Which binary classification model is better?

Posted on Wed 27 May 2015 in blog • 2 min read

Receiver Operating Characteristic curve is a great tool to visually illustrate the performance of a binary classifier. It plots the true positive rate (TPR) or the sensitivity against the false positive rate (FPR) or 1 - specificity. Usually, the algorithm gives you a probability (e.g. simple logistic regresssion), so for classification you need to choose a cutoff point. The FPR-TPR pairs for different values of the cutoff gives you the ROC curve. Non-informative algorithms lie on the 45-degree line, as they classify the same fraction of positives and negatives as positives, that is \(TPR = TP/P = FP/N = FPR\).

But what if you want to compare two algorithms which give direct classification, i.e. you have only two points in the plot? How to decide whether algorithm (2) is better than algorithm (1)?

It is clear that algorithm (2) classifies more items as positive than algorithm (1) and that this results in both more true positives (higher sensitivity) and more false positives (lower specificity). Is this higher rate of positive classification informative? What would we get if we just got labels negatively classified by algorithm (1) and classified them randomly as positive? How would we move from algorithm (1) on the graph?

The original negative-labels are both true negatives and false negatives. A random classifier would classify them as positives in the same share. Let’s say we are classifying an item as positive by probability \(\lambda\). Then, we are going to have \(\lambda*TN\) new false positives and \(\lambda*FN\) new true positives relative to algorithm (1). This results in the following measures for the ROC curve:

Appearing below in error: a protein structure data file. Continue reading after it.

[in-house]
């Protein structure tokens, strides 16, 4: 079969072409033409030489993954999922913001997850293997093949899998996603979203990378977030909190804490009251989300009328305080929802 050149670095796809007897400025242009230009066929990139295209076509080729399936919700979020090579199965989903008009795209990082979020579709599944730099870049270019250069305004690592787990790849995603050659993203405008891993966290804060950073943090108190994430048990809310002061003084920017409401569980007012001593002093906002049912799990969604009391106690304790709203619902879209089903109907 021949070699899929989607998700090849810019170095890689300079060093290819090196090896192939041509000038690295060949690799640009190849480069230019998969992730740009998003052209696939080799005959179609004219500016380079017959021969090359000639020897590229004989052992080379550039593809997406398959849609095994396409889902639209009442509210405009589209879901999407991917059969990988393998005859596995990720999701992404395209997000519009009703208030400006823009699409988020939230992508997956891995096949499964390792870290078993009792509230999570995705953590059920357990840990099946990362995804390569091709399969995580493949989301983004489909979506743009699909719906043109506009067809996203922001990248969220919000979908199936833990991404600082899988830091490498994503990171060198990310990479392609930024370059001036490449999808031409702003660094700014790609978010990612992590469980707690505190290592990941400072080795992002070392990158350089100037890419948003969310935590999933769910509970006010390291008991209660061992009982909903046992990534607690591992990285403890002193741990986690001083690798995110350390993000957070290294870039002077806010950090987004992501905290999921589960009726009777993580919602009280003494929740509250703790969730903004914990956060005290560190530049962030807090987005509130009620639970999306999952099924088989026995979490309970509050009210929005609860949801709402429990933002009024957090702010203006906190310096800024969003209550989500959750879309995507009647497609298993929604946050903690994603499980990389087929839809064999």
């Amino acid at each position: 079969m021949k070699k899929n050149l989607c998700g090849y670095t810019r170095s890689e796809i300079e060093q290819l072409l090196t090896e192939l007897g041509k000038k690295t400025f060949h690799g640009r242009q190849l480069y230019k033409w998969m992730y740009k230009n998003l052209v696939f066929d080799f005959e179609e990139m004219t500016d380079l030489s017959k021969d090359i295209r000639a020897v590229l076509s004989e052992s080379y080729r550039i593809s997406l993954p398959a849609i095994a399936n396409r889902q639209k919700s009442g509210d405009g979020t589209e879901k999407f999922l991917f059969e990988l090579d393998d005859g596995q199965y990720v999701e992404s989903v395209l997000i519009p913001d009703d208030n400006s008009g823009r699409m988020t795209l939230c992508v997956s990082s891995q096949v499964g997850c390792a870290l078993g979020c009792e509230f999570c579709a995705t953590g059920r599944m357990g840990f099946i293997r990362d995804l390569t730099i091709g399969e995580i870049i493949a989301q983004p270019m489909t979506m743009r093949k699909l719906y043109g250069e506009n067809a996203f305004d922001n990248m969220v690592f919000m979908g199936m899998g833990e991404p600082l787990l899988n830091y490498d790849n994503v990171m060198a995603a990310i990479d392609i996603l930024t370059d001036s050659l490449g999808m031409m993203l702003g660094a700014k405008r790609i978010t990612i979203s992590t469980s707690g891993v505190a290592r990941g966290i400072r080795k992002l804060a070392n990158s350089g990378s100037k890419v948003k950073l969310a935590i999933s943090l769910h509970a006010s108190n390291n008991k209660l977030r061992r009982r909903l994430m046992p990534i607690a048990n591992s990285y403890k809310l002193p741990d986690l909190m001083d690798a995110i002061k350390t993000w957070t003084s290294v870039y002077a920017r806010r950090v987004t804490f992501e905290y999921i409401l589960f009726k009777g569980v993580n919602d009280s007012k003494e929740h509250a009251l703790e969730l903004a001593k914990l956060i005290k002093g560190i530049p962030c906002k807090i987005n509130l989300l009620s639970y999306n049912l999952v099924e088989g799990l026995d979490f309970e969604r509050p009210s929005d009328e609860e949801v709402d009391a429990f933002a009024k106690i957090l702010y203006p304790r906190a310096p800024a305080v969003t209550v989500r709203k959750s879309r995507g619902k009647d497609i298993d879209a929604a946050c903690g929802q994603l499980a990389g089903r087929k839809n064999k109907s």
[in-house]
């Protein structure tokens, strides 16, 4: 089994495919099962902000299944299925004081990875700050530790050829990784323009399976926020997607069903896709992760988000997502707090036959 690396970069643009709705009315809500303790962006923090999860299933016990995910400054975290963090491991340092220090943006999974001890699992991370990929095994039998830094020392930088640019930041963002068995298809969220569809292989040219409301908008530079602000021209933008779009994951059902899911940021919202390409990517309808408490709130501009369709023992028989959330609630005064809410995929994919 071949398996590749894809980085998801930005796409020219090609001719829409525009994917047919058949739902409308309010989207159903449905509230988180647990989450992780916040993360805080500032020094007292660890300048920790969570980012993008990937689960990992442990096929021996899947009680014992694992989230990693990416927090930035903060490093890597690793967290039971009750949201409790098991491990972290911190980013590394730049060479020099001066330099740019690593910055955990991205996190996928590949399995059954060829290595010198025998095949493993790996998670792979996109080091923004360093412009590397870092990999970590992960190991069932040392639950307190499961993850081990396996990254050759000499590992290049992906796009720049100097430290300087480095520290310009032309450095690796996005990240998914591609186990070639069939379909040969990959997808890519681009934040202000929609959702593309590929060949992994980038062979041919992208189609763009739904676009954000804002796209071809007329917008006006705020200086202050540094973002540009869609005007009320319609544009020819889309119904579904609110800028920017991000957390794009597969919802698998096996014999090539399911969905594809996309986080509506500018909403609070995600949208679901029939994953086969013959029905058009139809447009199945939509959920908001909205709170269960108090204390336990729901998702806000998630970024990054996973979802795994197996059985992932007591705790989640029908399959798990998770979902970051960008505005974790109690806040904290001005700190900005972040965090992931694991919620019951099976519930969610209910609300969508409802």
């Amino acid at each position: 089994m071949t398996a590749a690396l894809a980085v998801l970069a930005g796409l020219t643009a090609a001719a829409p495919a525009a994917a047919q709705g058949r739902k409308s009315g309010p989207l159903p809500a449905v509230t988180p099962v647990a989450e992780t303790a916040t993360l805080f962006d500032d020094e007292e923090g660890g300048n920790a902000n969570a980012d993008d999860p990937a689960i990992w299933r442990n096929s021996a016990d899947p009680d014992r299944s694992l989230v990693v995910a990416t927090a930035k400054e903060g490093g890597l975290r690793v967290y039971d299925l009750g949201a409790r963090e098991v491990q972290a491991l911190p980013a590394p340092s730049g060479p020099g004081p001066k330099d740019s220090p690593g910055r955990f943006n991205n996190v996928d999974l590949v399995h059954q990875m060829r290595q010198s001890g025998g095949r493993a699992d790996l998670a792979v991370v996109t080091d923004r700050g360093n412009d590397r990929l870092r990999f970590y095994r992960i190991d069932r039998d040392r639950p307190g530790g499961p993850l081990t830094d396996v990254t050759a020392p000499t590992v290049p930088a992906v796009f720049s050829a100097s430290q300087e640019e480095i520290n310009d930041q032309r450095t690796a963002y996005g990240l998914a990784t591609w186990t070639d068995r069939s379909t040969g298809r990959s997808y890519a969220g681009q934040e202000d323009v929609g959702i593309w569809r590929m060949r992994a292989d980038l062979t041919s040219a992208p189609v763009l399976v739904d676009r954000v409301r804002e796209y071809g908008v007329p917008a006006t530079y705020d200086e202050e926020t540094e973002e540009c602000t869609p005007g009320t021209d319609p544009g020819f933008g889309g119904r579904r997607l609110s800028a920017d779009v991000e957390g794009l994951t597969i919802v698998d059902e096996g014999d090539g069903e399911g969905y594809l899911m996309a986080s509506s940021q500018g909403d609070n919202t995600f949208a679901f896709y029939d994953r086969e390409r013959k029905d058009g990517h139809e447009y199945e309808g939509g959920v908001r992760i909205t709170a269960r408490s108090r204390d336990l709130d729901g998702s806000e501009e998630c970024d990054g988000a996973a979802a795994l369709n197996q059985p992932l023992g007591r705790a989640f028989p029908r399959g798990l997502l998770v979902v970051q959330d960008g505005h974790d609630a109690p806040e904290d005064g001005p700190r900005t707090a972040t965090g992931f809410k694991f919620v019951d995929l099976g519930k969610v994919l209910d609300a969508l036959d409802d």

$$Sensitivity' = Sensitivity + \frac{\lambda*FN}{P} 1 - Specificity' = 1 - Specificity + \frac{\lambda*TN}{N}$$

Thus, the slope of the movement is just

$$\frac{\lambda*FN / P}{\lambda*TN / N} = \frac{1 - TP / P}{1 - TN / N} = \frac{1 - Sensitivity}{Specificity}$$

It depends on \(\lambda\) where we end up along this line. Therefore, it seems that algorithm (2) not just randomly adds more positively-classified items but also contains some information relative to algorithm (1).

We can arrive to the same conclusion by less calculation as well. A possible random classification is to classify each item as positive (\(\lambda = 1\)). If we take all the negatively-labeled item and classify them “randomly” as positive, we end up having only positively classified items which leads to extreme values of specificity (0) and sensitivity (1). To connect the point with the (1, 1) point we should draw a line with slope \(\frac{1 - Sensitivity}{Specificity}\).